One of the mysteries of the English language finally explained.
Be (or become) keenly involved in or committed to (an enterprise)‘he does not seem to have his heart in the role’
- ‘The players did not have their heart in the tournament essentially because of the timing of the competition and the choice of the venues.’
- ‘She felt bad for not really having her heart in the relationship anymore.’
- ‘All I can say is that I feel very sorry for Dominic because he definitely had his heart in Livingston and Scottish football and he felt whatever he was doing, he was doing right.’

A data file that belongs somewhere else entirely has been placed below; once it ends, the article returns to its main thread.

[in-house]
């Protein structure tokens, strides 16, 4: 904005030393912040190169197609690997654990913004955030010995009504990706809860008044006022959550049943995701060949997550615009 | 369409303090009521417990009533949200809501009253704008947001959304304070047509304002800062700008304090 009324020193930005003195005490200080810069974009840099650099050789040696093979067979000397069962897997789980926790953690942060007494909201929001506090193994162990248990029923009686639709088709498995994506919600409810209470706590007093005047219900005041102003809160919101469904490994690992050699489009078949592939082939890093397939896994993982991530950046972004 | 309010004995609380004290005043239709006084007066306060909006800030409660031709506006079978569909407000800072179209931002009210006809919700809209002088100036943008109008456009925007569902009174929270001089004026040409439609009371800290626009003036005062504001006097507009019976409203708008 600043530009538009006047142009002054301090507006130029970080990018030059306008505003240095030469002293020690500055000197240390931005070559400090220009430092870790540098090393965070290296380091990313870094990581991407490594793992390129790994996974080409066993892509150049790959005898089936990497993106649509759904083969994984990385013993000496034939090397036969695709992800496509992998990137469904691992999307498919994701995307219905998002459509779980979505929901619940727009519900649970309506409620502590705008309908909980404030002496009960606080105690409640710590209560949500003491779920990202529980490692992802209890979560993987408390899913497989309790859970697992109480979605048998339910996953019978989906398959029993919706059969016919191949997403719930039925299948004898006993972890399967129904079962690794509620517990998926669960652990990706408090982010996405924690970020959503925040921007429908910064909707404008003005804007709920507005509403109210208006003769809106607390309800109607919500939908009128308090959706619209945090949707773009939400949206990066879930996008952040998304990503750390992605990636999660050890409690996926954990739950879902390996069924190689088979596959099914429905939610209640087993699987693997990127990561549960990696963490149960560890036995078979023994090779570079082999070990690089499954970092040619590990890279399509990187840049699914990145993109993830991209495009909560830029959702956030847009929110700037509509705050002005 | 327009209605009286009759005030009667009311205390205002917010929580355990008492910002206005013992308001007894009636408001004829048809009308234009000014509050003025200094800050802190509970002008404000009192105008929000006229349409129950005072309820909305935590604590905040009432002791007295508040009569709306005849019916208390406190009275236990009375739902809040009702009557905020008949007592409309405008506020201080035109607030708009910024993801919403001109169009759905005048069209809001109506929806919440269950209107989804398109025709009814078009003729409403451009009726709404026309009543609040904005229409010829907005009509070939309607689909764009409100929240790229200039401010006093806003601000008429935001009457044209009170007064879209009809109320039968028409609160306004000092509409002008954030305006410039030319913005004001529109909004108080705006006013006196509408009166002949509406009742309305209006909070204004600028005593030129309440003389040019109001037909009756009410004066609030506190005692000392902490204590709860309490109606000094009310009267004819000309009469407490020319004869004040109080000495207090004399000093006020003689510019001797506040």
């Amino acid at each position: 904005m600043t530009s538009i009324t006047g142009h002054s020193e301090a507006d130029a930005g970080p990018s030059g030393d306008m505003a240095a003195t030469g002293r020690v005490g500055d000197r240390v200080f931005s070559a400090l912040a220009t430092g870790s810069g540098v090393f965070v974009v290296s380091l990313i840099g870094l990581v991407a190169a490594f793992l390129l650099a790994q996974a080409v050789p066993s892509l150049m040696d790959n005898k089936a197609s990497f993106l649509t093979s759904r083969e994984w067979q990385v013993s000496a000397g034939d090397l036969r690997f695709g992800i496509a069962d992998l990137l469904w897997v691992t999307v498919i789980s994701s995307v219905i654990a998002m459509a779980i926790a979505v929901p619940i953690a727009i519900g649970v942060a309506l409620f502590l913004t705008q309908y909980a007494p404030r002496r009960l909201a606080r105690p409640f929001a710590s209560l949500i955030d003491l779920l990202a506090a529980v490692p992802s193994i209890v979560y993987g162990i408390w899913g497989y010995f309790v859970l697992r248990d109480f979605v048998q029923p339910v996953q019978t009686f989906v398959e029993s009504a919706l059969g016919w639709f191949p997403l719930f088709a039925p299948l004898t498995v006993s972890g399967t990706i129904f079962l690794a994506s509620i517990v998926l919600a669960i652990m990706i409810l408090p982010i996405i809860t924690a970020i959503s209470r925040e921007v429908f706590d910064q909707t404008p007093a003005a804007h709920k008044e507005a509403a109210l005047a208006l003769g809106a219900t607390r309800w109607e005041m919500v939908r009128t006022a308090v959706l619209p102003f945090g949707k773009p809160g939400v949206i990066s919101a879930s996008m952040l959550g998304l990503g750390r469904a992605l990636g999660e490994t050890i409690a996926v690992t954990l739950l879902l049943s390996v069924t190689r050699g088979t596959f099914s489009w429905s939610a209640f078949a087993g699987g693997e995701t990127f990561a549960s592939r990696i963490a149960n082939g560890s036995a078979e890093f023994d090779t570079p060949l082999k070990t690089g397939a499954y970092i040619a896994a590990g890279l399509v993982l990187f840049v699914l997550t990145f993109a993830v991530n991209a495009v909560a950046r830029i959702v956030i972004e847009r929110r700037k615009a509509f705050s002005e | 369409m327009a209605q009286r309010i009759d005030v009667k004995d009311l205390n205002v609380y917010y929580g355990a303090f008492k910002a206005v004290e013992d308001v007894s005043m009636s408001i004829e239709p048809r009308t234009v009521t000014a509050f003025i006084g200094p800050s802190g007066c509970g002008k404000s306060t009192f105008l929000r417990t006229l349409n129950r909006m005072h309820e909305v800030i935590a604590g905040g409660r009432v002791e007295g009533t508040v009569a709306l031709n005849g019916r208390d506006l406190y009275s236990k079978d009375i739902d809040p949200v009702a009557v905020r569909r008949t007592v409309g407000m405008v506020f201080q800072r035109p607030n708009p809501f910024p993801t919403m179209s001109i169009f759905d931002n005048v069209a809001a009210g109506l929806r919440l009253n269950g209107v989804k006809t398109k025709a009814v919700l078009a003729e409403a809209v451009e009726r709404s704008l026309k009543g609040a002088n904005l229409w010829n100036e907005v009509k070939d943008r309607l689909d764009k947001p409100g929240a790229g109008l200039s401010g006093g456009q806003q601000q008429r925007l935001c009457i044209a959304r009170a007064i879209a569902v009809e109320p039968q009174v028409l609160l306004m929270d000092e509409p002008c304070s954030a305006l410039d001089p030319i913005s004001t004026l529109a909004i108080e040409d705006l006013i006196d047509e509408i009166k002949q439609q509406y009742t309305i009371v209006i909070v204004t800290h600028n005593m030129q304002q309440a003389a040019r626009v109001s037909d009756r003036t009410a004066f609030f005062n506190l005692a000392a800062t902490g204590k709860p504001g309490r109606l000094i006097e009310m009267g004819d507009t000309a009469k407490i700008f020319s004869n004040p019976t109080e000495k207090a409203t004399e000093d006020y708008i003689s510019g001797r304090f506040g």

- ‘When he did try to hype a fight, bad-mouthing an opponent, he never seemed to have his heart in it.’
- ‘It comes from wanting to do something and having your heart in it.’
- ‘To think I am doing all of this work and putting my heart in this and it won't mean a thing… is something I can't even stand to think about…’
- ‘An exception would be when he did something like his ‘World of the Wizard King’ series, where you could see he really had his heart in the work.’
- ‘To really succeed at something, you need to have your heart in it.’
- ‘How could I put my heart in words so basic, so concrete and cold?’
- ‘Perhaps, in part, I realize that my parents really did not have their heart in the beatings.’
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